Brussard et al. (1994): While, I can’t find a reference to Fleischner in the article above. The editorial refutes the idea of scientists designing experiments to support the causes of environmental activists.

Curtin (1995):  “I was disturbed by Fleischner’s failure to distinguish between over­grazing and grazing as a management tool. His review of the literature leads one to the implicit assumption that all grazing is bad.”

“…grazing has diverse and varied effects on the local biota.”

“Models by Milchunas et al. (1988) illustrate that one must consider grazing in the context of historical disturbances.”

“There is little doubt that over­grazing is a severe ecological problem. Yet, ecologically responsible grazing can be an important management tool for conservationists.”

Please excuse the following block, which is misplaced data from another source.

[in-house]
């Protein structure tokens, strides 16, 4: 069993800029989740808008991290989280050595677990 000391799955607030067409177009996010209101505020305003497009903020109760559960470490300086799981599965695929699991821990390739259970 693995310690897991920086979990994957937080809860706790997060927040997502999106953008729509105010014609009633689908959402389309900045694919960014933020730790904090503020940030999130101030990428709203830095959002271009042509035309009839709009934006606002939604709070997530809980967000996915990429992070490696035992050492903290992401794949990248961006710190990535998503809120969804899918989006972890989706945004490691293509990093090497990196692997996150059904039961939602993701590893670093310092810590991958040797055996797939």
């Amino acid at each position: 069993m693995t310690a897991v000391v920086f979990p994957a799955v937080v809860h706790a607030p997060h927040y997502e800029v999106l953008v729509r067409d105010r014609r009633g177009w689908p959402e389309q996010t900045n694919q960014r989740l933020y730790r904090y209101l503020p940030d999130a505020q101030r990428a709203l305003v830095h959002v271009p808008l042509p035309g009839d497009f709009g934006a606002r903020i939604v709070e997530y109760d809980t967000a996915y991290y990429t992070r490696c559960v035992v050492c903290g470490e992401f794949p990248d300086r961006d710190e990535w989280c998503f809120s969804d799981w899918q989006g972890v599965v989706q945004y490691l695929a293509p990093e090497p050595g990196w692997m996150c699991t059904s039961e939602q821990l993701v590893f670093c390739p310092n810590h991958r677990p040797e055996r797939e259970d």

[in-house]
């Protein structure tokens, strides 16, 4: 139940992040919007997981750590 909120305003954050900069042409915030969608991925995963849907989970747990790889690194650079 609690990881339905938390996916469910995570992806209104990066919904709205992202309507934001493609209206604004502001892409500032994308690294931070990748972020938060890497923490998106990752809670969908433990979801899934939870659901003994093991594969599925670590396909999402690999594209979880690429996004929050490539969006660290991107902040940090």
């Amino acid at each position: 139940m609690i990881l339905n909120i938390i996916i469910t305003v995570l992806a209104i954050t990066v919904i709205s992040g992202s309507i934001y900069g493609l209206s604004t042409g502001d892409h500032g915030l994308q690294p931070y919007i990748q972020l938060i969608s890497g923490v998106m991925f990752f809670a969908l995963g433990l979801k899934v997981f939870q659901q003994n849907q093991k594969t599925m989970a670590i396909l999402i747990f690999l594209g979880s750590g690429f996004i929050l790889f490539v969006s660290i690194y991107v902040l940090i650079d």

Jones 2000:Traditional qualitative literature reviews do little to resolve such controversial issues, as they are subject to biases of the reviewer. For example, Fleischner’s (1994) review of effects of grazing in western North America almost exclusively cites prior studies demonstrating detrimental effects of grazing. A range scientist with a contrary bias could easily cite as many studies demonstrating insignificant, and beneficial, effects of grazing. Though Fleischner’s study sought to make the case against grazing rather than present a comprehensive review of grazing literature, I cite this example to illustrate that literature reviews can sometimes be a front for specific agendas.


  1. Brown, J. H., and W. McDonald. 1995. Livestock grazing and conservation on southwestern rangelands. Conservation Biology 9:1644–1647.
  2. Brussard, P. F., D. D. Murphy, and C. R. Tracy. 1994. Cattle and conservation biology: another view. Conservation Biology 8: 919–921.
  3. Curtin, C. G. 1995. Grazing and advocacy. Conservation Biology 9:233–234.
  4. Jones, A. 2000. Effects of cattle grazing on North American arid ecosystems: a quantitative review. Western North American Naturalist 60:155–164.